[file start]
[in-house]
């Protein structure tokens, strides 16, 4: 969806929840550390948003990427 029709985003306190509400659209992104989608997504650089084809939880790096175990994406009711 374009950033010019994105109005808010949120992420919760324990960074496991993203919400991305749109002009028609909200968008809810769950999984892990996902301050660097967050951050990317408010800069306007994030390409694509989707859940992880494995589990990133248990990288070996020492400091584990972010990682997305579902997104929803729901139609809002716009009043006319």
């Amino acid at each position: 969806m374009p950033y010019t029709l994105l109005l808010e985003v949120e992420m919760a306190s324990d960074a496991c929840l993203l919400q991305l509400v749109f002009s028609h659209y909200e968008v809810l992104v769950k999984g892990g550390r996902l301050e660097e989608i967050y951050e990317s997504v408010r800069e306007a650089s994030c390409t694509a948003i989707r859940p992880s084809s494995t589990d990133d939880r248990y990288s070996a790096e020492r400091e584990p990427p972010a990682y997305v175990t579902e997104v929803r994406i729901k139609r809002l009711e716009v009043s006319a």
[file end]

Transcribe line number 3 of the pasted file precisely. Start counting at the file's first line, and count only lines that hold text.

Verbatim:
């Amino acid at each position: 969806m374009p950033y010019t029709l994105l109005l808010e985003v949120e992420m919760a306190s324990d960074a496991c929840l993203l919400q991305l509400v749109f002009s028609h659209y909200e968008v809810l992104v769950k999984g892990g550390r996902l301050e660097e989608i967050y951050e990317s997504v408010r800069e306007a650089s994030c390409t694509a948003i989707r859940p992880s084809s494995t589990d990133d939880r248990y990288s070996a790096e020492r400091e584990p990427p972010a990682y997305v175990t579902e997104v929803r994406i729901k139609r809002l009711e716009v009043s006319a």